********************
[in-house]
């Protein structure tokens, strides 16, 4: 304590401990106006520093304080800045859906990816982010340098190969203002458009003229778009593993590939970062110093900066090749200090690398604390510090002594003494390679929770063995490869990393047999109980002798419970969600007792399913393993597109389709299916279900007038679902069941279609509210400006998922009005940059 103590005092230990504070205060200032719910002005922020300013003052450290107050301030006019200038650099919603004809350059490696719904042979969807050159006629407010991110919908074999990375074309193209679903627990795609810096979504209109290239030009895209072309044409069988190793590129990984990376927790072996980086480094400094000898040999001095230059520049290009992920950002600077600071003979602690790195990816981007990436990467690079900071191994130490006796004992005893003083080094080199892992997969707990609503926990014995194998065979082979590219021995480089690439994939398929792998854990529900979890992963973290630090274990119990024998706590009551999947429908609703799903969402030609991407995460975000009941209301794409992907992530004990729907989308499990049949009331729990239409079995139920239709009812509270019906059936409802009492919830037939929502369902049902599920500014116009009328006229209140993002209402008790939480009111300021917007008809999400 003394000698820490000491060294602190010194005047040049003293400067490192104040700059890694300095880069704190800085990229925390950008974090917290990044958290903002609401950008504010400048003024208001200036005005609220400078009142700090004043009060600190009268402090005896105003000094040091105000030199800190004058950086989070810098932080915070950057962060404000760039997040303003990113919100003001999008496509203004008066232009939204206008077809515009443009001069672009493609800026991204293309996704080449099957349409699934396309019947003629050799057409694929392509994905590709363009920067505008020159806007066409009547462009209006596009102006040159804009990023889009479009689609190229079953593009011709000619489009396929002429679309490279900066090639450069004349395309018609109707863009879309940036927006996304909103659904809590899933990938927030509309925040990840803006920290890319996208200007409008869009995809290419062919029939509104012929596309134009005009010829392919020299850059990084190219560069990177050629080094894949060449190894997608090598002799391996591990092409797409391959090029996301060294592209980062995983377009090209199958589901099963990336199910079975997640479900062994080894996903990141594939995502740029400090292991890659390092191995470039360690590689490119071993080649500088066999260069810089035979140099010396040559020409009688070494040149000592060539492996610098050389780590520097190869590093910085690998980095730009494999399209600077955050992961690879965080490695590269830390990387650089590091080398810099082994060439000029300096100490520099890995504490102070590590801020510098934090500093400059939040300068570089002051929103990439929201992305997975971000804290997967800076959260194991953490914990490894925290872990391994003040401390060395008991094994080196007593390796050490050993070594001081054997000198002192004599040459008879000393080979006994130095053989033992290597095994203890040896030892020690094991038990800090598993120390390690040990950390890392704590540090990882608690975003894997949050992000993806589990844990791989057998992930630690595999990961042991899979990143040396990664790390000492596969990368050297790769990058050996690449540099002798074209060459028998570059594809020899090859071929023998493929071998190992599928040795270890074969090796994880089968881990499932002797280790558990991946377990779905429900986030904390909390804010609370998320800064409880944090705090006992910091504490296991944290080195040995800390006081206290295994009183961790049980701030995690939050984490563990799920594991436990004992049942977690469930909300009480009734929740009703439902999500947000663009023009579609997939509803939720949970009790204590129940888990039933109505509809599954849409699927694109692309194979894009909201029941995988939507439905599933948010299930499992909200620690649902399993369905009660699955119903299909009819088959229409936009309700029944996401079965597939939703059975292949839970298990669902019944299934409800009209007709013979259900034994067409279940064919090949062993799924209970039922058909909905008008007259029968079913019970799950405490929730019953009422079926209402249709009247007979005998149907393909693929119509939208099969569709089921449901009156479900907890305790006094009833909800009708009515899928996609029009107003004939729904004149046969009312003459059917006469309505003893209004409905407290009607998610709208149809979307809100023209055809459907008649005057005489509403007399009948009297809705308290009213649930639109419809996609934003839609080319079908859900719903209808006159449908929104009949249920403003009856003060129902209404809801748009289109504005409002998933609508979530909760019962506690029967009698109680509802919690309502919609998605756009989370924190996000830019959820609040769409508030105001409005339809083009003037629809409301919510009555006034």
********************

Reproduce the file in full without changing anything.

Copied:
[in-house]
């Protein structure tokens, strides 16, 4: 304590401990106006520093304080800045859906990816982010340098190969203002458009003229778009593993590939970062110093900066090749200090690398604390510090002594003494390679929770063995490869990393047999109980002798419970969600007792399913393993597109389709299916279900007038679902069941279609509210400006998922009005940059 103590005092230990504070205060200032719910002005922020300013003052450290107050301030006019200038650099919603004809350059490696719904042979969807050159006629407010991110919908074999990375074309193209679903627990795609810096979504209109290239030009895209072309044409069988190793590129990984990376927790072996980086480094400094000898040999001095230059520049290009992920950002600077600071003979602690790195990816981007990436990467690079900071191994130490006796004992005893003083080094080199892992997969707990609503926990014995194998065979082979590219021995480089690439994939398929792998854990529900979890992963973290630090274990119990024998706590009551999947429908609703799903969402030609991407995460975000009941209301794409992907992530004990729907989308499990049949009331729990239409079995139920239709009812509270019906059936409802009492919830037939929502369902049902599920500014116009009328006229209140993002209402008790939480009111300021917007008809999400 003394000698820490000491060294602190010194005047040049003293400067490192104040700059890694300095880069704190800085990229925390950008974090917290990044958290903002609401950008504010400048003024208001200036005005609220400078009142700090004043009060600190009268402090005896105003000094040091105000030199800190004058950086989070810098932080915070950057962060404000760039997040303003990113919100003001999008496509203004008066232009939204206008077809515009443009001069672009493609800026991204293309996704080449099957349409699934396309019947003629050799057409694929392509994905590709363009920067505008020159806007066409009547462009209006596009102006040159804009990023889009479009689609190229079953593009011709000619489009396929002429679309490279900066090639450069004349395309018609109707863009879309940036927006996304909103659904809590899933990938927030509309925040990840803006920290890319996208200007409008869009995809290419062919029939509104012929596309134009005009010829392919020299850059990084190219560069990177050629080094894949060449190894997608090598002799391996591990092409797409391959090029996301060294592209980062995983377009090209199958589901099963990336199910079975997640479900062994080894996903990141594939995502740029400090292991890659390092191995470039360690590689490119071993080649500088066999260069810089035979140099010396040559020409009688070494040149000592060539492996610098050389780590520097190869590093910085690998980095730009494999399209600077955050992961690879965080490695590269830390990387650089590091080398810099082994060439000029300096100490520099890995504490102070590590801020510098934090500093400059939040300068570089002051929103990439929201992305997975971000804290997967800076959260194991953490914990490894925290872990391994003040401390060395008991094994080196007593390796050490050993070594001081054997000198002192004599040459008879000393080979006994130095053989033992290597095994203890040896030892020690094991038990800090598993120390390690040990950390890392704590540090990882608690975003894997949050992000993806589990844990791989057998992930630690595999990961042991899979990143040396990664790390000492596969990368050297790769990058050996690449540099002798074209060459028998570059594809020899090859071929023998493929071998190992599928040795270890074969090796994880089968881990499932002797280790558990991946377990779905429900986030904390909390804010609370998320800064409880944090705090006992910091504490296991944290080195040995800390006081206290295994009183961790049980701030995690939050984490563990799920594991436990004992049942977690469930909300009480009734929740009703439902999500947000663009023009579609997939509803939720949970009790204590129940888990039933109505509809599954849409699927694109692309194979894009909201029941995988939507439905599933948010299930499992909200620690649902399993369905009660699955119903299909009819088959229409936009309700029944996401079965597939939703059975292949839970298990669902019944299934409800009209007709013979259900034994067409279940064919090949062993799924209970039922058909909905008008007259029968079913019970799950405490929730019953009422079926209402249709009247007979005998149907393909693929119509939208099969569709089921449901009156479900907890305790006094009833909800009708009515899928996609029009107003004939729904004149046969009312003459059917006469309505003893209004409905407290009607998610709208149809979307809100023209055809459907008649005057005489509403007399009948009297809705308290009213649930639109419809996609934003839609080319079908859900719903209808006159449908929104009949249920403003009856003060129902209404809801748009289109504005409002998933609508979530909760019962506690029967009698109680509802919690309502919609998605756009989370924190996000830019959820609040769409508030105001409005339809083009003037629809409301919510009555006034």